Farmers running for District 3

2024 Director Elections: District 3 candidates

May 31, 2024

Scott Frye, Independence 

Scott Frye grows soybeans and corn, raises pigs and operates a cow-calf operation. 

He earned degrees in swine management from  Kirkwood Community College and ag studies from  Iowa State University. 

Frye serves on the Independence Agriculture Education Board, the Youth Advisory Council, and is active on various Buchanan County boards and committees. 

Why are you interested in serving on the ISA board? 

I would like to directly impact the ag community by personally advocating for them.  I want to help ensure our checkoff funds and resources are used effectively, and with producers’ best interests in mind. I would also like to help grow sales and income for soybean producers in Iowa. 

What’s the biggest issue facing Iowa soybeans farmers right now, and how the can the board address it? 

Market share and supply chain challenges in relation to South America. As South America continues to increase their supply, we need to find more ways to use soybeans within the U.S. and increase our exports. ISA has the ability, through research and development, to help increase market share domestically and raise awareness and promote education to consumers and producers.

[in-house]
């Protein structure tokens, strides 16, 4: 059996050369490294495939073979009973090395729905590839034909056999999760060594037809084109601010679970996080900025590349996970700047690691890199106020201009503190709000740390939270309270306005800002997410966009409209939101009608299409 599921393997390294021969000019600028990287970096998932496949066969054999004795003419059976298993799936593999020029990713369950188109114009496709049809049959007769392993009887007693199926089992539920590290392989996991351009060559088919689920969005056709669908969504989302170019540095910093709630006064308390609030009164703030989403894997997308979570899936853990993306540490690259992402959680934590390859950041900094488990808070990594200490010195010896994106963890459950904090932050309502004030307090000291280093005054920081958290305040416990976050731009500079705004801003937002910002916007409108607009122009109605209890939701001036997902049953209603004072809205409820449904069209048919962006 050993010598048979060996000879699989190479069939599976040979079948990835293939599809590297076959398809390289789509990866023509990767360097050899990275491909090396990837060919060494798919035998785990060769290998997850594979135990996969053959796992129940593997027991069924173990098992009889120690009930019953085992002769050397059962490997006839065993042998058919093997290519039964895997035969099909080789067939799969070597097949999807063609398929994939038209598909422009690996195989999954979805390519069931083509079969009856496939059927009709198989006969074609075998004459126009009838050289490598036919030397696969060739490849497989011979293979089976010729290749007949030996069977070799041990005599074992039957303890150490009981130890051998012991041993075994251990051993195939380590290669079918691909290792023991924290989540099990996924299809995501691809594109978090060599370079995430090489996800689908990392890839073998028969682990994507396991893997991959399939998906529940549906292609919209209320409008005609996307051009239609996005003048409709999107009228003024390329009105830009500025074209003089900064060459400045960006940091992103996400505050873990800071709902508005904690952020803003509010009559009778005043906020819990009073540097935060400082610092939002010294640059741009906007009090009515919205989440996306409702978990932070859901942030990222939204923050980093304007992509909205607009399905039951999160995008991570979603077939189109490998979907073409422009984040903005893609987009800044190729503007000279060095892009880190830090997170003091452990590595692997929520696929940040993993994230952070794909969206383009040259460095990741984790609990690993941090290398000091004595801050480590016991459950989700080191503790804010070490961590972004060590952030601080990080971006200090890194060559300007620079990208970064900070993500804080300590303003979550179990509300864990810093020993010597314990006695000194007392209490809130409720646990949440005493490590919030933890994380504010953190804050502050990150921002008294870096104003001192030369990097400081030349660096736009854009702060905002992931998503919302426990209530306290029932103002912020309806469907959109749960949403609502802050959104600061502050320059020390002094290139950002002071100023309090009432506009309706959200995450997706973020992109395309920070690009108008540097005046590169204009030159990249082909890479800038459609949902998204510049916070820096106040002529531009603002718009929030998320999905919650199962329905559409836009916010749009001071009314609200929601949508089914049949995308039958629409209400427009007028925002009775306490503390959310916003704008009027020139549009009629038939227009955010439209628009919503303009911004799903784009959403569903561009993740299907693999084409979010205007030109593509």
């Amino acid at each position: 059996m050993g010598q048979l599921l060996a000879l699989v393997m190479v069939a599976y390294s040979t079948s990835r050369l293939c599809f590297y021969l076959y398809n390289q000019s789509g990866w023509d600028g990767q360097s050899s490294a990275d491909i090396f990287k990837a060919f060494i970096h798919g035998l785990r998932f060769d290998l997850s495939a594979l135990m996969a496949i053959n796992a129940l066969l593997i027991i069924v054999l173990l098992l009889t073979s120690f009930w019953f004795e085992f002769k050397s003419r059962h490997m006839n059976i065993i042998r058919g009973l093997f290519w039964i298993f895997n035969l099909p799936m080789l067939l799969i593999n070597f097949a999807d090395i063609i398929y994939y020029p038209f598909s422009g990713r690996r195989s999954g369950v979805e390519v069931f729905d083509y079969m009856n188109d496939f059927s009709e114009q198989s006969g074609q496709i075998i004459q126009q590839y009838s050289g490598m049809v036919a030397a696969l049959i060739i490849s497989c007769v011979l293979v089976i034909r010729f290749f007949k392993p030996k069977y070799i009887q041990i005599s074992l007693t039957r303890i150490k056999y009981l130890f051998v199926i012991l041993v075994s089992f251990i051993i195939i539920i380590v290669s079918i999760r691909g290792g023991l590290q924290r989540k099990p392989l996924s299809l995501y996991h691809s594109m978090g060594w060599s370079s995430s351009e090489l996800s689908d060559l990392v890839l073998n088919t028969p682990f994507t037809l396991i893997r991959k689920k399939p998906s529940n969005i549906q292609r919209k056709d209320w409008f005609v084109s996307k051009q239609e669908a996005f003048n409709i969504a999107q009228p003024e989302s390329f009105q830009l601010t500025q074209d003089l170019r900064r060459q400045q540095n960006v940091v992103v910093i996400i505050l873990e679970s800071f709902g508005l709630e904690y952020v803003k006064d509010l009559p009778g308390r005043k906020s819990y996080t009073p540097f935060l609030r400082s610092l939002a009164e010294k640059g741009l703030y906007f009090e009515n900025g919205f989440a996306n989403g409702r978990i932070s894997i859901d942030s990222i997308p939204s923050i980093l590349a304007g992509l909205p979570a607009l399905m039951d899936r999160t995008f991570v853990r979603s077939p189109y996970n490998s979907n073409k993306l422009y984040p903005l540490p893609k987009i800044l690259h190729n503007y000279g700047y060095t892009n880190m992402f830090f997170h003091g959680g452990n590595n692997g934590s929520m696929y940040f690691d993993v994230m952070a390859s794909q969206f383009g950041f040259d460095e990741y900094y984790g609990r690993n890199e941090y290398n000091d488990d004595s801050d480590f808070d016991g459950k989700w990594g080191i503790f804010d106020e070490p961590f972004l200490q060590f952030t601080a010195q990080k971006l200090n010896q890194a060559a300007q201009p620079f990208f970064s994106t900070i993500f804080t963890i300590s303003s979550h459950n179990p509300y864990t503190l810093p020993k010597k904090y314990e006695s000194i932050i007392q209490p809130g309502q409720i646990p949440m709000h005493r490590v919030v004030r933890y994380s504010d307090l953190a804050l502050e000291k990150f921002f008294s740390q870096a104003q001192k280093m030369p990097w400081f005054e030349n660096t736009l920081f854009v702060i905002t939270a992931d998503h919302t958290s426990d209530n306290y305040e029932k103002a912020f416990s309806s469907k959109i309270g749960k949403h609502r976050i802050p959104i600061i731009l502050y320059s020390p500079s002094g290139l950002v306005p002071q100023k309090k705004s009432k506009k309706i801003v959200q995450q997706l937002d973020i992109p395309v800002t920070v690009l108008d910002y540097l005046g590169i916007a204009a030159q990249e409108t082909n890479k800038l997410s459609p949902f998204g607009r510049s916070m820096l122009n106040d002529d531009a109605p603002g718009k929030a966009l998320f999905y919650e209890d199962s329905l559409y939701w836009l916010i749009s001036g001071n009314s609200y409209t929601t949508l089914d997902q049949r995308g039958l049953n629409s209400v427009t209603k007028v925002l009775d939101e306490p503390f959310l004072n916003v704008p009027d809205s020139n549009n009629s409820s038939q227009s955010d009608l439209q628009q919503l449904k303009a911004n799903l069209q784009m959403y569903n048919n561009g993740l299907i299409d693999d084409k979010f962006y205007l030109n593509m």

Amanda Tupper, Ionia 

Amanda Tupper and her family grow soybeans, corn, cattle and hogs in Chickasaw County.  

She earned her bachelor’s and master’s in agricultural economics from University of Nebraska-Lincoln. 

Tupper graduated from the American Soybean Association Young Leaders Program, and is involved in her local church, FFA Alumni, pork and cattlemen associations.  

Why are you interested in serving on the ISA board? 

The agriculture industry needs a new generation of leaders willing to step forward and lead organizations. My vision of serving on the board involves maintaining a transparent, grassroots approach by involving local producers in the decisions affecting the industry. 

What’s the biggest issue facing Iowa soybean farmers right now and how can the board address it?  

Demand. As producers, we continually strive for operational efficiency. However, the absence of somewhere to market our soybeans wipes out any gains. Low demand translates to depressed prices, raising profitability concerns for producers. Focusing on Iowa (and U.S.) soybeans’ comparative and competitive advantage in world markets would begin to address this issue, but solutions need to go beyond. Exploring new domestic and international markets is crucial to the success of our industry.